At least mine is. She keeps me focussed – nose to the grindstone sort of thing. We meet monthly and set goals for ourselves and review progress at the next meeting. This month I whined about not being able to find a book to read that I could really sink my teeth into. So that was goal one. I paid $15 for the newest S. King book on Kindle. It’s awesome. I expected nothing less.
I also have to submit to four agents this month, read Elissa’s outline for November NANO and finish revising my current ms. Because my mom-in-law fell and broke her hip, my time has been in short supply. With the exception of Goal #1, I have 11 days to finish the other five.
Wish me luck.
For no reason, the eight tiles that appeared on my Google landing page disappeared. Poof!
Of course, I Googled the problem but no fixable solution was found.
My tiles were important to me. Especially the one for this site. Sadfaceemoji.
My time at the computer is not just spent on writing. I have to organize my agent list-who is accepting what genre, to whom I’ve submitted, new agents requesting submissions, etc.
I have to read books by other authors and read books about writing.
I have to research. I cannot describe a burning building without knowing how certain construction materials react.
I have to feel. And then take those feelings and put them on the page.
And I have to update my social media contacts – this site, twitter, etc.
I’ve been reading The Forest for the Trees, An editor’s Advice to Writers by Betsy Lerner and thoroughly enjoying it. Bits of wisdom including the following: “Being a writer or wanting to write is to live in a perpetual state of anxiety, where the chances of failing far outweigh the rate of success.”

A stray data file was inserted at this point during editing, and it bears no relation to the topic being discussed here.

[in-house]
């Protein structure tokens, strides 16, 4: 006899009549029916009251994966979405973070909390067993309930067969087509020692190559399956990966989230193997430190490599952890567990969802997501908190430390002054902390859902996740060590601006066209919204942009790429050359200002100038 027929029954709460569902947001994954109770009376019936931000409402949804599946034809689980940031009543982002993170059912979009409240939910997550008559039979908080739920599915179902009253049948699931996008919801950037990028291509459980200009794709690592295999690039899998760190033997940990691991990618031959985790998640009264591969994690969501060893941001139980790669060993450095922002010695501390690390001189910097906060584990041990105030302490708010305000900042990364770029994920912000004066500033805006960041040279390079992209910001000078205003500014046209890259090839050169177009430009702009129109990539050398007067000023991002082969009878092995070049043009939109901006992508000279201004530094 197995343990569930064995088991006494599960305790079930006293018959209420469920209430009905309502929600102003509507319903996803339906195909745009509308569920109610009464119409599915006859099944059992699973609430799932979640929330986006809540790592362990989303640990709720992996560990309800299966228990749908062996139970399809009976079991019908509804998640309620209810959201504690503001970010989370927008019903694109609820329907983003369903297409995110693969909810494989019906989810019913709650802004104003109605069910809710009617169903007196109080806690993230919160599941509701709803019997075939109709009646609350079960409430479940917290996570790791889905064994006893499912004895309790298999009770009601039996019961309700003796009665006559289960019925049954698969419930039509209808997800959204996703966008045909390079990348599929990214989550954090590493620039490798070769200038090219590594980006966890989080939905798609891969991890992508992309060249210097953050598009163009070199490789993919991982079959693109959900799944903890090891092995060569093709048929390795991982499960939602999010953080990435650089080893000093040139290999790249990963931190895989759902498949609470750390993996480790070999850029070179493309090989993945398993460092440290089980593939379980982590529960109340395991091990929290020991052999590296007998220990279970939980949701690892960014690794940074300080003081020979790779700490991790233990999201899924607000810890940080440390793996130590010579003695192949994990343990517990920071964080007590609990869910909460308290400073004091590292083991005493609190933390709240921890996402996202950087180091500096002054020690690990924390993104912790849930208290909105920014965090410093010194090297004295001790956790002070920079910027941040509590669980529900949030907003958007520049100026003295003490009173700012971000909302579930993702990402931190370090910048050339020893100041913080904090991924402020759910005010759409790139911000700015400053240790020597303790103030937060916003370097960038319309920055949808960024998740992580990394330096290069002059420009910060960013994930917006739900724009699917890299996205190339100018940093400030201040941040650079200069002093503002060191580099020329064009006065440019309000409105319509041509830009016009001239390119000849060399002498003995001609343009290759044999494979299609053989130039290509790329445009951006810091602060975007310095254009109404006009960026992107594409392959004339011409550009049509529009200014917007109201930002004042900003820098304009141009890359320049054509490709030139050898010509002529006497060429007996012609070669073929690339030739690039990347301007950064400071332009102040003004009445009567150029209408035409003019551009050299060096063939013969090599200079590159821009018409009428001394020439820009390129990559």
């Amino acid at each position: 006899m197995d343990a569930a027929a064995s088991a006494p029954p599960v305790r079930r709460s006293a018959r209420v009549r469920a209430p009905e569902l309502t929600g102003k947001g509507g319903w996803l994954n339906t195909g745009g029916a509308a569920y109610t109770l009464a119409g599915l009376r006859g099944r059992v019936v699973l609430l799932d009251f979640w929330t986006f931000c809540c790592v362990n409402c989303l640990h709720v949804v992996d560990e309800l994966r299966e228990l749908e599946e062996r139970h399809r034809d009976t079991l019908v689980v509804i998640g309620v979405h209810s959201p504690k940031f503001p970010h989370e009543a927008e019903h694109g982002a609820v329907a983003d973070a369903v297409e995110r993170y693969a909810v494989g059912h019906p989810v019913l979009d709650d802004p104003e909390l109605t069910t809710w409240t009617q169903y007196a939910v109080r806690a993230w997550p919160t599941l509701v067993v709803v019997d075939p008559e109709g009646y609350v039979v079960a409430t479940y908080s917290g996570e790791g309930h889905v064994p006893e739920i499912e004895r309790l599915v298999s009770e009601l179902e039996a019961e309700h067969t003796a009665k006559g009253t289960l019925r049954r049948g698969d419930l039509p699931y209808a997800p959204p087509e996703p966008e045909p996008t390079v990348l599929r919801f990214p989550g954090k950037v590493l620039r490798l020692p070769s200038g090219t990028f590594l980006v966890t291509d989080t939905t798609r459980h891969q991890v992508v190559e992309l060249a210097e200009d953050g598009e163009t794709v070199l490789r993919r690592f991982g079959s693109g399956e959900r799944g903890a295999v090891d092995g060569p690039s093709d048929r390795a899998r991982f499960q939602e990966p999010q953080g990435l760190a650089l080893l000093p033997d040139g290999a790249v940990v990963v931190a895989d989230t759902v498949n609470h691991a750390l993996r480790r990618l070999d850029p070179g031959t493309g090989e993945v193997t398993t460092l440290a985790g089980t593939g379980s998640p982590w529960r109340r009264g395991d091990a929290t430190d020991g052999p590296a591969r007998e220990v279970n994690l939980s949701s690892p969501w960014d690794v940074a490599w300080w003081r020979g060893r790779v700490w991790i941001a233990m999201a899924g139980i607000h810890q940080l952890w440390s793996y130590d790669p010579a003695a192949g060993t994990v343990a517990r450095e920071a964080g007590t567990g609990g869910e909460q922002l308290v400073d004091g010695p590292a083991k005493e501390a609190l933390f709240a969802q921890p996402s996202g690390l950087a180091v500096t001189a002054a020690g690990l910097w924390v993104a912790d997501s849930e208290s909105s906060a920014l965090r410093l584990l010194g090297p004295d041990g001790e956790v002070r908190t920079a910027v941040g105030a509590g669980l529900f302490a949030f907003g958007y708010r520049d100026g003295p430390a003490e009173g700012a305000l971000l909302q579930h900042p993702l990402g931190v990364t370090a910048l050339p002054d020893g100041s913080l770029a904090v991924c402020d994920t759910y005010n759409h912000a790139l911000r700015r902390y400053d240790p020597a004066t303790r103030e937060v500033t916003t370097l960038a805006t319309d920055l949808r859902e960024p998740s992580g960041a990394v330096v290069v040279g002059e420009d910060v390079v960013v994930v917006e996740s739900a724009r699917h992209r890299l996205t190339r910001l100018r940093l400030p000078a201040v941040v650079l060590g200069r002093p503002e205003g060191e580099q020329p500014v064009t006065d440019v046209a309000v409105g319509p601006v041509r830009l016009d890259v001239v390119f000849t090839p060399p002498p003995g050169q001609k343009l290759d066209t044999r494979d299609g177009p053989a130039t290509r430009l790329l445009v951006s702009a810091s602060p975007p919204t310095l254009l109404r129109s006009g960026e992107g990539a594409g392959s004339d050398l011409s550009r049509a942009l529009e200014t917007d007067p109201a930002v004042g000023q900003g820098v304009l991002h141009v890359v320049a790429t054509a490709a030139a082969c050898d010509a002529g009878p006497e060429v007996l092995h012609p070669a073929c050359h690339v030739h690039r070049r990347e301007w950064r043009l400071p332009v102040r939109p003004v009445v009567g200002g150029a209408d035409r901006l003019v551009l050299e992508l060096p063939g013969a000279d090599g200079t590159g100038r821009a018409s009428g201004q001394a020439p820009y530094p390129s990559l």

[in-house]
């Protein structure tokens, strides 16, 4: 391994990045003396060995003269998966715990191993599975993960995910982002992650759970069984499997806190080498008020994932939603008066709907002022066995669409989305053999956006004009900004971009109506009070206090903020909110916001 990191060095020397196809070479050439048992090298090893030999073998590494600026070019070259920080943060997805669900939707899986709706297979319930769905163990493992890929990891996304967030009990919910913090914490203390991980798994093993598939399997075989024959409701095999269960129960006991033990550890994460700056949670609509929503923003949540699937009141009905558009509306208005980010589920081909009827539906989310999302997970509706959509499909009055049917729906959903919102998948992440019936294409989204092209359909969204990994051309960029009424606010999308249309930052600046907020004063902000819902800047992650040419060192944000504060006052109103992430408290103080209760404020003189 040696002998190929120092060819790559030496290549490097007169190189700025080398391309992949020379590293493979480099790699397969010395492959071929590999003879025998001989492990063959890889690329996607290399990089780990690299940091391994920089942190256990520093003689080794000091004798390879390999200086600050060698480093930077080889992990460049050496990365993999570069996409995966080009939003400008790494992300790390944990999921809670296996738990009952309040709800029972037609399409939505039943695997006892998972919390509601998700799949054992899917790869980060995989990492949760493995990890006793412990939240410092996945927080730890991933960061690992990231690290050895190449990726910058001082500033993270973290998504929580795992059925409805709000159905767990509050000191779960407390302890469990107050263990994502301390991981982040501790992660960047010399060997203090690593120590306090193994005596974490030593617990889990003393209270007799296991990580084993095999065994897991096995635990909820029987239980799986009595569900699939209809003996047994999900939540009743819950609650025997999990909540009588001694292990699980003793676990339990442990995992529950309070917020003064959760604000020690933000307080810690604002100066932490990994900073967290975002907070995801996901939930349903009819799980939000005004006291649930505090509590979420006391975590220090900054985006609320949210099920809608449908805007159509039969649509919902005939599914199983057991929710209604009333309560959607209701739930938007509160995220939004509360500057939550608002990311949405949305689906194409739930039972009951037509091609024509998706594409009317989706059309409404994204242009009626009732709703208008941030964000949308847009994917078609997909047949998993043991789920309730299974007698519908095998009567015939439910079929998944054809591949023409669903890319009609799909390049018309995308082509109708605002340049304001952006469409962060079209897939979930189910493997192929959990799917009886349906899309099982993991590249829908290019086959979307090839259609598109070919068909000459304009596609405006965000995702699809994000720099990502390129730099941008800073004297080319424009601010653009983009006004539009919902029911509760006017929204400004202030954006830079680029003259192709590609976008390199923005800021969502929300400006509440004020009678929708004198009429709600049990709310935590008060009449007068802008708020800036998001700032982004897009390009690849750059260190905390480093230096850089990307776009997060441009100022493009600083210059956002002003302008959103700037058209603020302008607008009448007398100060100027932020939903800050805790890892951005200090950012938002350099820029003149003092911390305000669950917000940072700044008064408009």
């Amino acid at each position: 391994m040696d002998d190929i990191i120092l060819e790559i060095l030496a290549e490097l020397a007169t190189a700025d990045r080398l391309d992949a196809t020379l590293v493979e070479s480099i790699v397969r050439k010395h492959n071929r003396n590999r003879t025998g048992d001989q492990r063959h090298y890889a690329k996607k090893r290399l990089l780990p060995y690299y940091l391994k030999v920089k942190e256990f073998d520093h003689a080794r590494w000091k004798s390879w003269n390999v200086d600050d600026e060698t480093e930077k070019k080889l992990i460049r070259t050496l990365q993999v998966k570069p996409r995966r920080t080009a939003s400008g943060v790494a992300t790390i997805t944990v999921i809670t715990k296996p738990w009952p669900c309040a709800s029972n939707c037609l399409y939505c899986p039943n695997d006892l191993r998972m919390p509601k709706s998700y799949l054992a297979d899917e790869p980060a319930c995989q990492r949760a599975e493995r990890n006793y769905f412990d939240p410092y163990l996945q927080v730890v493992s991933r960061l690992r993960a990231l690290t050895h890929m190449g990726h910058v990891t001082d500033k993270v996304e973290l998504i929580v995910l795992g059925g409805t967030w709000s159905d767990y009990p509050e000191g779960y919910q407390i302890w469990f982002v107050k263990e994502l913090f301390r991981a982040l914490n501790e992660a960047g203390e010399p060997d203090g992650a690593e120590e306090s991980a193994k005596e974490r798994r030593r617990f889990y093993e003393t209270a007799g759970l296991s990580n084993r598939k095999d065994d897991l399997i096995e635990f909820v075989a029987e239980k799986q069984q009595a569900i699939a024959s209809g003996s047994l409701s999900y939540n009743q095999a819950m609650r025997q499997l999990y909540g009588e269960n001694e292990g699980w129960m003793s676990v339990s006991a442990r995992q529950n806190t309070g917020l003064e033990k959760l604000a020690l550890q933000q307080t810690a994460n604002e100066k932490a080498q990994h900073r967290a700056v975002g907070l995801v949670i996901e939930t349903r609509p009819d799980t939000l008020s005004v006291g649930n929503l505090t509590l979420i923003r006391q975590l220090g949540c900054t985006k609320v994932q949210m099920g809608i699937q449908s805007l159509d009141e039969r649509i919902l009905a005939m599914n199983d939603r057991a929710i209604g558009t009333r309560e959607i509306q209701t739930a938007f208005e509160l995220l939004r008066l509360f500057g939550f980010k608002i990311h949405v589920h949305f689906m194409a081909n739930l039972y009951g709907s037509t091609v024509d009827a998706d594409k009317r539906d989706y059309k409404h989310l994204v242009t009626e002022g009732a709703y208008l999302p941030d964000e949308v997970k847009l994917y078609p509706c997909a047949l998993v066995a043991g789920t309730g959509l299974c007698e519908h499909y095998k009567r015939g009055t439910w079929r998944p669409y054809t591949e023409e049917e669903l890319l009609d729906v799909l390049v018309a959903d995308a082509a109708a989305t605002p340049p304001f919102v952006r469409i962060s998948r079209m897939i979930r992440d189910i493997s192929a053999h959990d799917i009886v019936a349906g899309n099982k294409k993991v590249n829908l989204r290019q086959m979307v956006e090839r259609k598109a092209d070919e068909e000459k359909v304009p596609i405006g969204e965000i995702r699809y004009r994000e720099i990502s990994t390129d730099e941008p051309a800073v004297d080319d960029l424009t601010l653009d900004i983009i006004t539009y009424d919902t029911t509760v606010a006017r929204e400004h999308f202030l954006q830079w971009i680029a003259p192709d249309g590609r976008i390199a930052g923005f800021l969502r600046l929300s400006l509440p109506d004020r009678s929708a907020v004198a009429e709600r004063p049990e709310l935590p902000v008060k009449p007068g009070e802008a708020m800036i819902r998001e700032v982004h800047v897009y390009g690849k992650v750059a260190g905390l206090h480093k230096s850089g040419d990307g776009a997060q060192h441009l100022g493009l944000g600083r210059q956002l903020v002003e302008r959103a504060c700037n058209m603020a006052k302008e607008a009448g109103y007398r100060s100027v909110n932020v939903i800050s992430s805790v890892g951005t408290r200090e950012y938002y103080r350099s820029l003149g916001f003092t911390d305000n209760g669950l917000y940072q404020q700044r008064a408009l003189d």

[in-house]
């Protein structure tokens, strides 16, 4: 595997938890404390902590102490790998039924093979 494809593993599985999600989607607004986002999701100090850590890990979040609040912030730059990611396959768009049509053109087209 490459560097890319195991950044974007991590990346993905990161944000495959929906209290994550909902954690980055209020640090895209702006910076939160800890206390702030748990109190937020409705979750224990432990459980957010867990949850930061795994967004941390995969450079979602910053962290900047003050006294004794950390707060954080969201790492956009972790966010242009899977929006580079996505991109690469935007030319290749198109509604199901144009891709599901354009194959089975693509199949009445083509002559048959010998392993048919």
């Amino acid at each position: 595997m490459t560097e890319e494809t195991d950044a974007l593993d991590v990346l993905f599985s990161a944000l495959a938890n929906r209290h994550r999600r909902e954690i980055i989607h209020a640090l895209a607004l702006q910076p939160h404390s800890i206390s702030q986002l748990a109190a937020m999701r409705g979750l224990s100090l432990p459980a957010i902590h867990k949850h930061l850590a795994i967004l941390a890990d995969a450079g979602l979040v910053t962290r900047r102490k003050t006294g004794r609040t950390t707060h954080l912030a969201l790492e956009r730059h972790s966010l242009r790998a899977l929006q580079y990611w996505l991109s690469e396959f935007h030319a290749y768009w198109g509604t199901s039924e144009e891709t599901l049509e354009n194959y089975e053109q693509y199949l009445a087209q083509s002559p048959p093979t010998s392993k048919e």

Writers need reminders that they are all in the same boat – novice novelists and published authors alike.
Well, I didn’t make the 50k work count. I was sitting at my desk on Monday, with seven thousand words per day in front of me and I was overwhelmed with the thought that I would be writing six, seven hours a day to meet that goal.
Writing is supposed to be fun, I told myself. Then announced to my nano group that I wasn’t going to do it.
Angela said, “We do not write our best stuff under pressure.” So true. Whatever I would have tapped onto the screen would have been deleted during revision, so why waste my time.
Huge weight off my shoulders. Will, of course, try again next year.
Any writer fears losing a manuscript he or she has spent months on. So we are always on the lookout for the perfect storage device. Thumb drives are nice, but can get misplaced and one needs to continuously update it if you make changes to your work. In fact, any removable device would have the same drawback.
But dropbox promised a solution. It can store and share your documents from several sources – laptop, tablet, etc.
I downloaded the app and dropped my hard work that was on my old computer into the little square box. It showed up on my new computer. When I opened my manuscript it was formatted in something called writer 10- pages of hieroglyphs. My work was ruined. Because it had not copied my work from my old computer but had taken the entire document, everything was lost.
Oh I could, for a fee, download the upgrade.
Hate dropbox. Removed it from my system. Now I’m routinely emailing my stuff to myself.
fired up for National Novel Writing Month. Have write-ins scheduled for at least three different times. Wish me luck!